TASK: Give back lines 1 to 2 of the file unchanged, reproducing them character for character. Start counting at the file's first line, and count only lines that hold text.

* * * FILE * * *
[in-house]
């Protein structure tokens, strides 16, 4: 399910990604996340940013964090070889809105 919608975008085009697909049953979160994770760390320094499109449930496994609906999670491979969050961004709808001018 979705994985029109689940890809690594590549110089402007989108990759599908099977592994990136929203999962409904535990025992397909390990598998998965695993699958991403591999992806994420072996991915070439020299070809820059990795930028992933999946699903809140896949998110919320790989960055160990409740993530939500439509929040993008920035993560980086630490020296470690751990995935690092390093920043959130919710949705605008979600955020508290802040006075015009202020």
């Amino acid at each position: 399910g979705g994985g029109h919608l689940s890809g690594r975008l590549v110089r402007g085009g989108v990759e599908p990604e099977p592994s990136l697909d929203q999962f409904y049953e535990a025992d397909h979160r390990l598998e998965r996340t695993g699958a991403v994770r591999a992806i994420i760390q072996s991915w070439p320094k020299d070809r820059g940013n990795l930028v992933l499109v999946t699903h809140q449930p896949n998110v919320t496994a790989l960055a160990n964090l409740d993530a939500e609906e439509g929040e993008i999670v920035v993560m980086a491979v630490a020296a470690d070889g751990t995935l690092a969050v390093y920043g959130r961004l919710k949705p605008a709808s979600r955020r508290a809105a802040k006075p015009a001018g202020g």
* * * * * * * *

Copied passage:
[in-house]
């Protein structure tokens, strides 16, 4: 399910990604996340940013964090070889809105 919608975008085009697909049953979160994770760390320094499109449930496994609906999670491979969050961004709808001018 979705994985029109689940890809690594590549110089402007989108990759599908099977592994990136929203999962409904535990025992397909390990598998998965695993699958991403591999992806994420072996991915070439020299070809820059990795930028992933999946699903809140896949998110919320790989960055160990409740993530939500439509929040993008920035993560980086630490020296470690751990995935690092390093920043959130919710949705605008979600955020508290802040006075015009202020």